Owners of leaky, drafty commercial and apartment buildings might soon be able to get energy-saving tips from the very people who have sent them skyrocketing energy bills in recent years.
Under the federal Commercial and Apartment Conservation Service (CACS) program, building owners will be able to request energy audits from local electric and natural gas utilities.
Owners qualify if their apartments contain more than four units or if their commercial properties have average monthly consumption rates of less than 4,000 kilowatt-hours or 1,000 therms of gas or its oil equivalent.
These audits will spell out which conservation and solar measures can be taken to retrofit their buildings; what the resulting energy savings are likely to be, and a list of suppliers, contractors and lenders who can help. CACS, established by the Department of Energy, is required under the National Energy Conservation Policy Act.
Late last month, DOE proposed regulations for state energy offices to establish CACS programs for their utilities, along some of the same lines in use for residential audits on buildings with one to four units.
The CACS audits, however, will be somewhat less complex. Where the Residential Conservation Service (RCS) rules require detailed costs and savings estimates tailored to each audited home, the CACS rules call for an inspection to determine simply whether there is a need for any of the measures.
In the new CACS proposal, DOE says it seeks to provide greater flexibility for the states to set up their programs. Utilities are to perform on-site inspection of commercial and apartment buildings, upon request from eligible customers.
The inspection must address three areas: 1) the rate and quantity of energy consumption; 2) the operation and maintenance procedures appropriate to the building, and 3) the need, if any, for the purchase and installation of program measures.
This does not mean that the utility auditor must conduct extensive, long-term research into the energy efficiency of the existing commercial and apartment building stock. Still, DOE says, utilities will need to develop information on "typical" building performance.
The conservation and solar energy retrofit options that will have to be included in CACS audits range from the obvious and inexpensive, such as caulking and ceiling insulation, to the commonplace and more costly, such as air conditioner and oil burner replacement.
Thereare also the less obvious but sensible options, such as replacement or modification of lighting systems. (Lighting can consume over 20 percent of the total energy required by modern office buildings, according to DOE's Solar Energy Research Institute.) The rules also spell out the types of solar energy systems that are to be included in the audits, such as passive solar space heating and cooling systems.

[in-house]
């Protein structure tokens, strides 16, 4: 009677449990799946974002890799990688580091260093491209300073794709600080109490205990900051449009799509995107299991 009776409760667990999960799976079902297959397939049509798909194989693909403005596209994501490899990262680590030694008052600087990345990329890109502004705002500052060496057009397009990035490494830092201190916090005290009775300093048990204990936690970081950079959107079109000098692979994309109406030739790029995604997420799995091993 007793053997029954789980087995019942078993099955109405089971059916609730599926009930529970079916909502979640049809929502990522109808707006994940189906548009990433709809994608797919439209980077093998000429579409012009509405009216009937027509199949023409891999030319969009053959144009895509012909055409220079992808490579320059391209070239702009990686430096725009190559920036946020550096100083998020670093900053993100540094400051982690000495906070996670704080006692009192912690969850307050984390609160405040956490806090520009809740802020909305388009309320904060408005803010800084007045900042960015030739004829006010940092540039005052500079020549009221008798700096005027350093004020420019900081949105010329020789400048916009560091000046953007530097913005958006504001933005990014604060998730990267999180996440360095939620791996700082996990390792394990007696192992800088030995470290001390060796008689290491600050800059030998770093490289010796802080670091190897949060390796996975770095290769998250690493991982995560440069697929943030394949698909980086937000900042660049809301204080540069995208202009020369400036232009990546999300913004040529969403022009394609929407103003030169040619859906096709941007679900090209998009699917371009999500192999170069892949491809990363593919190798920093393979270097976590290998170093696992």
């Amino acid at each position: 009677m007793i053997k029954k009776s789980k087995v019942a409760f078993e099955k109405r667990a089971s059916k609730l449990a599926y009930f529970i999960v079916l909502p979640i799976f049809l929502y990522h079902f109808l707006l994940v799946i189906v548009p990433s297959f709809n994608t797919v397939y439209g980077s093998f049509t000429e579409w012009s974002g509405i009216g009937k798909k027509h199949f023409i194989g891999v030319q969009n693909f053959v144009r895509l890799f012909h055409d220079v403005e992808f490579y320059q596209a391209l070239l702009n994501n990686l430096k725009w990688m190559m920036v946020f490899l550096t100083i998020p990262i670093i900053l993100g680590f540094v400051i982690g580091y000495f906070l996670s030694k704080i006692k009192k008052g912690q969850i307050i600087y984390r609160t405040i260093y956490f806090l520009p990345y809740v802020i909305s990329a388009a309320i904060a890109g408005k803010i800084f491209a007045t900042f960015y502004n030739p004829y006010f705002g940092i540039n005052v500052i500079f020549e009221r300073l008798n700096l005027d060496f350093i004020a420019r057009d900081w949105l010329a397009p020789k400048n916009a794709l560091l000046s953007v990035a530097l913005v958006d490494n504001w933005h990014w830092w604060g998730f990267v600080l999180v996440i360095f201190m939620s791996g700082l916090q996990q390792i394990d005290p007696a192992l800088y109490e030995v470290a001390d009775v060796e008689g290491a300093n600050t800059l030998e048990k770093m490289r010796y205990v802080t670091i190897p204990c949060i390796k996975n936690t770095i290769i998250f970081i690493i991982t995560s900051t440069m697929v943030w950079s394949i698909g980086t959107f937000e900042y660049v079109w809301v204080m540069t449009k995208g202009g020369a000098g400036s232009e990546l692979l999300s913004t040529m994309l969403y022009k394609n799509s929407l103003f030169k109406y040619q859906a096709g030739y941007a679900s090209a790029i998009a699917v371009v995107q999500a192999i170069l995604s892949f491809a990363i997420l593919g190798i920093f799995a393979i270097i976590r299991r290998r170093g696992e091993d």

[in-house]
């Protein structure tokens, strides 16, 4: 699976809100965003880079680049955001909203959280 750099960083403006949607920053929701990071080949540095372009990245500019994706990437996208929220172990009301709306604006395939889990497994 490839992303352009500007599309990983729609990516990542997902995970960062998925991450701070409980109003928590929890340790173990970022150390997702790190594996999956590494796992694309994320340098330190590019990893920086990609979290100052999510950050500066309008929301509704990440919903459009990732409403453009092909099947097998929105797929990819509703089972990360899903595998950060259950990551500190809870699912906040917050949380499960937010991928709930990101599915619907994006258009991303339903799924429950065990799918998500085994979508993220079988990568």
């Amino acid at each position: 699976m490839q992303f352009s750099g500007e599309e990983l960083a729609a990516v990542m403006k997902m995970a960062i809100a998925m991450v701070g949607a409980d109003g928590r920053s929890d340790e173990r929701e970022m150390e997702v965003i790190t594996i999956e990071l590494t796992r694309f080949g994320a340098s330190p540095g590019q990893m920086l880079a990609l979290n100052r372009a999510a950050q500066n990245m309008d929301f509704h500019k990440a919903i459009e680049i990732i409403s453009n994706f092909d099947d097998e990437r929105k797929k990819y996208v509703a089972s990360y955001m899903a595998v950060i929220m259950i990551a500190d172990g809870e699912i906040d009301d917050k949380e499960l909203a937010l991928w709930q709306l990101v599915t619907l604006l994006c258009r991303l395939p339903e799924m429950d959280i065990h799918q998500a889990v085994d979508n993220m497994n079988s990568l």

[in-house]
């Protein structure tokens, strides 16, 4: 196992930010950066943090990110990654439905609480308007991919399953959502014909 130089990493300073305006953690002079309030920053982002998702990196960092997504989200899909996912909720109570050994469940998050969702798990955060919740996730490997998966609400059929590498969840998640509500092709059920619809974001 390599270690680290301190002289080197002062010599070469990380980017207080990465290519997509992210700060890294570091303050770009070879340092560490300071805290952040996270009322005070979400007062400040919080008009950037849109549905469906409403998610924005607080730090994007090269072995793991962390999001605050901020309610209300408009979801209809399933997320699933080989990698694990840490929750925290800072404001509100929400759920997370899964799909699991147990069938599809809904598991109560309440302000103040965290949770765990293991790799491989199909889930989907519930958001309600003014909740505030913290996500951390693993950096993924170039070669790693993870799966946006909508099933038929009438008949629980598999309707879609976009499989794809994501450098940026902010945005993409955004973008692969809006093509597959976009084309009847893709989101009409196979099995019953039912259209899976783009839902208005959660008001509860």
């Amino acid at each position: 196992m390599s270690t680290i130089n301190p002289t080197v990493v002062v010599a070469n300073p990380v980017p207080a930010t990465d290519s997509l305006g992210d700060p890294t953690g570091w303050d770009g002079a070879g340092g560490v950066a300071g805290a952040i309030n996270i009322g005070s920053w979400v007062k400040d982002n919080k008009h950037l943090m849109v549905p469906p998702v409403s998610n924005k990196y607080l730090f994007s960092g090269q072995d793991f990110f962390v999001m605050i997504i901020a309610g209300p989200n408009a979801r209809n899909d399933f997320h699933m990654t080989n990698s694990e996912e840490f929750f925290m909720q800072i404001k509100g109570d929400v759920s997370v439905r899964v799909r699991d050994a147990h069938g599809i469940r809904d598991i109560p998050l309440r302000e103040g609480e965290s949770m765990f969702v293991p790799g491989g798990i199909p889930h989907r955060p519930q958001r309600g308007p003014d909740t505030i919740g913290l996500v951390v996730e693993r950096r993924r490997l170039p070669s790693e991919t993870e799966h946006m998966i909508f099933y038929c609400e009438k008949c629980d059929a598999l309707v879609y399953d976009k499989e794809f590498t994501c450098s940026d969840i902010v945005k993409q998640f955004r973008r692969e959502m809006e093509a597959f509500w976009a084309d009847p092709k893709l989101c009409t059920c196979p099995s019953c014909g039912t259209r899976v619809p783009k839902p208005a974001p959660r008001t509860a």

In picking the list of eligible retrofit options, DOE relied on computer calculations of how quickly the changes would pay for themselves through energy savings. As with the RCS, a CACS retrofit measure must be included in an audit only if it would pay back the investment within seven years.
If a measure does not offer such a return, it does not have to be included in an audit, although an individual state can order utility auditors to include it. Among the measures that failed DOE's pay-back test are active solar space heating systems, combined active solar space heating and solar hot water systems, windmills and cogeneration systems that generate electricity as well as provide heating.
While these audits may sound expensive, a utility's charge to customers is limited to $15 per unit or actual cost, whichever is less. DOE's sampling of existing utility audit programs for commercial and apartment buildings -- a study DOE concedes is unscientific -- shows that the audits can cost $118 to $600, depending on the complexity of inspection.
RCS audits, by contrast, cost a utility about $150 and no more than $15 per customer, says Washington Gas Light spokesman Paul Young. DOE points out that the majority of utilities in its sample either did not charge their customers anything or kept the price tag under $25.
Potomac Electric Power Co. and WGL already offer audits for commercial, apartment and residential buildings. Some modifications are likely to be needed to bring these audits into compliance with the rules to be drawn up by the District and Maryland, as with the RCS regulations. The District expects final approval from DOE on its RCS program within 30 to 45 days. Maryland's RCS program is in effect now. State CACS rules in these jurisdictions will be developed as the regulations become final.
As permitted under DOE rules, Virginia never prepared an RCS program and will now fall under the so-called federal stand-by plan also proposed late last month by DOE. A standby plan for CACS, required by law to handle those states without DOE approved plans of their own, will be drafted by the Energy Department in the coming months.
Local utilities were unsure immediately how the new rules would affect them, since the companies have not yet had time to review them thoroughly. However, Joe Van den Berg, manager for energy utilization technology at the electric utility trade group Edison Electric Institute, calls them a "step in the right direction."
He said they were "consistent with President Reagan's concepts of regulatory reform" in lessening the burden on the power companies. It remains uncertain whether utilities will have to hire additional personnel to conduct the CACS audits, Van den Berg said, because RCS auditors can handle the added audits "only in certain situations." One change he favors would limit eligible customers to building owners whose tenants are individually metered. In master-metered buildings, he noted, it is hard to tell how much energy any one tenant is using.